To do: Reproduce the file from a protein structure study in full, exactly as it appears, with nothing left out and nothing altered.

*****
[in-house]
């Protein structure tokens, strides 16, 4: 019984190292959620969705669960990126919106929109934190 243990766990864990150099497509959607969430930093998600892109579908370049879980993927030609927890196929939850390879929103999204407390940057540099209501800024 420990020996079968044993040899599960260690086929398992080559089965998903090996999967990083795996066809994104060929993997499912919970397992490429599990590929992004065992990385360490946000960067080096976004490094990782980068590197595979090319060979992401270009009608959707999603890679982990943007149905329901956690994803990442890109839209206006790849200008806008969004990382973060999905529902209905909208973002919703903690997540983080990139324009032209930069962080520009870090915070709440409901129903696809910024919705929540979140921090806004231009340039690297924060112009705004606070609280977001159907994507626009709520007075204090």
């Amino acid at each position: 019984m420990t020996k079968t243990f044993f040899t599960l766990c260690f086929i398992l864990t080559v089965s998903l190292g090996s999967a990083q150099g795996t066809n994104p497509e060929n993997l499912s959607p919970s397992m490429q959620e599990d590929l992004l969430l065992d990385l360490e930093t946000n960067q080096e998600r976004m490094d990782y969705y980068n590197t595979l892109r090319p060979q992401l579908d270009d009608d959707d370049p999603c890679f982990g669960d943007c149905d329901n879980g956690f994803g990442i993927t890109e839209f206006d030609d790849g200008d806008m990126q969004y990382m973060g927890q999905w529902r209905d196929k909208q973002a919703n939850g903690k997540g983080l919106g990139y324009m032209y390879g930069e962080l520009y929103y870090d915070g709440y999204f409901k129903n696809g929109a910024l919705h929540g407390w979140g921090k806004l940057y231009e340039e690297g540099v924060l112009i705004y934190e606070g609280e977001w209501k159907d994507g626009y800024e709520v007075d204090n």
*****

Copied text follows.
[in-house]
């Protein structure tokens, strides 16, 4: 019984190292959620969705669960990126919106929109934190 243990766990864990150099497509959607969430930093998600892109579908370049879980993927030609927890196929939850390879929103999204407390940057540099209501800024 420990020996079968044993040899599960260690086929398992080559089965998903090996999967990083795996066809994104060929993997499912919970397992490429599990590929992004065992990385360490946000960067080096976004490094990782980068590197595979090319060979992401270009009608959707999603890679982990943007149905329901956690994803990442890109839209206006790849200008806008969004990382973060999905529902209905909208973002919703903690997540983080990139324009032209930069962080520009870090915070709440409901129903696809910024919705929540979140921090806004231009340039690297924060112009705004606070609280977001159907994507626009709520007075204090």
């Amino acid at each position: 019984m420990t020996k079968t243990f044993f040899t599960l766990c260690f086929i398992l864990t080559v089965s998903l190292g090996s999967a990083q150099g795996t066809n994104p497509e060929n993997l499912s959607p919970s397992m490429q959620e599990d590929l992004l969430l065992d990385l360490e930093t946000n960067q080096e998600r976004m490094d990782y969705y980068n590197t595979l892109r090319p060979q992401l579908d270009d009608d959707d370049p999603c890679f982990g669960d943007c149905d329901n879980g956690f994803g990442i993927t890109e839209f206006d030609d790849g200008d806008m990126q969004y990382m973060g927890q999905w529902r209905d196929k909208q973002a919703n939850g903690k997540g983080l919106g990139y324009m032209y390879g930069e962080l520009y929103y870090d915070g709440y999204f409901k129903n696809g929109a910024l919705h929540g407390w979140g921090k806004l940057y231009e340039e690297g540099v924060l112009i705004y934190e606070g609280e977001w209501k159907d994507g626009y800024e709520v007075d204090n």